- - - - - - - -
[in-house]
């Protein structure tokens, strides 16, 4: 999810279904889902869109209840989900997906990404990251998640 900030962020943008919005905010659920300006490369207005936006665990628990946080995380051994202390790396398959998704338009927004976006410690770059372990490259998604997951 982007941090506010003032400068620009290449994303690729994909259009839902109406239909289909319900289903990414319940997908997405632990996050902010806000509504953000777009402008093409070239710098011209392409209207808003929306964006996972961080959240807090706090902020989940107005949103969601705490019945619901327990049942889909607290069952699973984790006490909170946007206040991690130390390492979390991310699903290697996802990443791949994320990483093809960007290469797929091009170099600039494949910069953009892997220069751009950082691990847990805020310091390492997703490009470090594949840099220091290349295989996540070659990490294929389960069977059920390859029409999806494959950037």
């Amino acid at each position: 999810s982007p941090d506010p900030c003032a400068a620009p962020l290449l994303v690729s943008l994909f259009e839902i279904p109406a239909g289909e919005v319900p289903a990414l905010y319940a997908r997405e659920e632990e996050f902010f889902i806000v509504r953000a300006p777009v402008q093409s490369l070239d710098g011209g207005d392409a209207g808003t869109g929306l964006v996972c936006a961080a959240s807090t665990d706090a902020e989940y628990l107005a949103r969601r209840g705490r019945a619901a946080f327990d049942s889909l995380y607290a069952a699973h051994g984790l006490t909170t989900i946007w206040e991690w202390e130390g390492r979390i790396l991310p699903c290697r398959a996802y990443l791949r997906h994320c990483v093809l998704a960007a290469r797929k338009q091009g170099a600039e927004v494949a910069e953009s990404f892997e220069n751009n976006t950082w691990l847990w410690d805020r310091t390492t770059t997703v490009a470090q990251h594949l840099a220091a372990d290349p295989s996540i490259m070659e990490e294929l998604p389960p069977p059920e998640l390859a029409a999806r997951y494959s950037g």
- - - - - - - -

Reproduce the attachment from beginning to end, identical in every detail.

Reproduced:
[in-house]
């Protein structure tokens, strides 16, 4: 999810279904889902869109209840989900997906990404990251998640 900030962020943008919005905010659920300006490369207005936006665990628990946080995380051994202390790396398959998704338009927004976006410690770059372990490259998604997951 982007941090506010003032400068620009290449994303690729994909259009839902109406239909289909319900289903990414319940997908997405632990996050902010806000509504953000777009402008093409070239710098011209392409209207808003929306964006996972961080959240807090706090902020989940107005949103969601705490019945619901327990049942889909607290069952699973984790006490909170946007206040991690130390390492979390991310699903290697996802990443791949994320990483093809960007290469797929091009170099600039494949910069953009892997220069751009950082691990847990805020310091390492997703490009470090594949840099220091290349295989996540070659990490294929389960069977059920390859029409999806494959950037």
């Amino acid at each position: 999810s982007p941090d506010p900030c003032a400068a620009p962020l290449l994303v690729s943008l994909f259009e839902i279904p109406a239909g289909e919005v319900p289903a990414l905010y319940a997908r997405e659920e632990e996050f902010f889902i806000v509504r953000a300006p777009v402008q093409s490369l070239d710098g011209g207005d392409a209207g808003t869109g929306l964006v996972c936006a961080a959240s807090t665990d706090a902020e989940y628990l107005a949103r969601r209840g705490r019945a619901a946080f327990d049942s889909l995380y607290a069952a699973h051994g984790l006490t909170t989900i946007w206040e991690w202390e130390g390492r979390i790396l991310p699903c290697r398959a996802y990443l791949r997906h994320c990483v093809l998704a960007a290469r797929k338009q091009g170099a600039e927004v494949a910069e953009s990404f892997e220069n751009n976006t950082w691990l847990w410690d805020r310091t390492t770059t997703v490009a470090q990251h594949l840099a220091a372990d290349p295989s996540i490259m070659e990490e294929l998604p389960p069977p059920e998640l390859a029409a999806r997951y494959s950037g």